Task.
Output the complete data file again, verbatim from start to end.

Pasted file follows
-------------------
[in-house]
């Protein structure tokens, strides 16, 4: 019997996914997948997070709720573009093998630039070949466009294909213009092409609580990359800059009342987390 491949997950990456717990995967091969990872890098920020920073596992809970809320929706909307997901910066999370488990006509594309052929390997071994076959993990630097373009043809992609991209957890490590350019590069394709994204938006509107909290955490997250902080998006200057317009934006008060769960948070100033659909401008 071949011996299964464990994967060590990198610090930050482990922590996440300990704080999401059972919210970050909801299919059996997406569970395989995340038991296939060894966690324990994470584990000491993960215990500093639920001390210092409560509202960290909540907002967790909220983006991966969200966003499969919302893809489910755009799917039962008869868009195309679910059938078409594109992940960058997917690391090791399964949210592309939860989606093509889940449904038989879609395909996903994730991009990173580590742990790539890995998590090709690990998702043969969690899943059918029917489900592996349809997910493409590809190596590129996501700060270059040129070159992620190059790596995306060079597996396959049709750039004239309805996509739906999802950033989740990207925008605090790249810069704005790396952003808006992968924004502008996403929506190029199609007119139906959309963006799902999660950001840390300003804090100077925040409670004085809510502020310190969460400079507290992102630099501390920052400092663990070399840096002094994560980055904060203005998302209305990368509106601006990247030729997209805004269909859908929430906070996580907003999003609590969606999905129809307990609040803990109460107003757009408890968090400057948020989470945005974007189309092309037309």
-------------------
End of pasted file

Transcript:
[in-house]
């Protein structure tokens, strides 16, 4: 019997996914997948997070709720573009093998630039070949466009294909213009092409609580990359800059009342987390 491949997950990456717990995967091969990872890098920020920073596992809970809320929706909307997901910066999370488990006509594309052929390997071994076959993990630097373009043809992609991209957890490590350019590069394709994204938006509107909290955490997250902080998006200057317009934006008060769960948070100033659909401008 071949011996299964464990994967060590990198610090930050482990922590996440300990704080999401059972919210970050909801299919059996997406569970395989995340038991296939060894966690324990994470584990000491993960215990500093639920001390210092409560509202960290909540907002967790909220983006991966969200966003499969919302893809489910755009799917039962008869868009195309679910059938078409594109992940960058997917690391090791399964949210592309939860989606093509889940449904038989879609395909996903994730991009990173580590742990790539890995998590090709690990998702043969969690899943059918029917489900592996349809997910493409590809190596590129996501700060270059040129070159992620190059790596995306060079597996396959049709750039004239309805996509739906999802950033989740990207925008605090790249810069704005790396952003808006992968924004502008996403929506190029199609007119139906959309963006799902999660950001840390300003804090100077925040409670004085809510502020310190969460400079507290992102630099501390920052400092663990070399840096002094994560980055904060203005998302209305990368509106601006990247030729997209805004269909859908929430906070996580907003999003609590969606999905129809307990609040803990109460107003757009408890968090400057948020989470945005974007189309092309037309």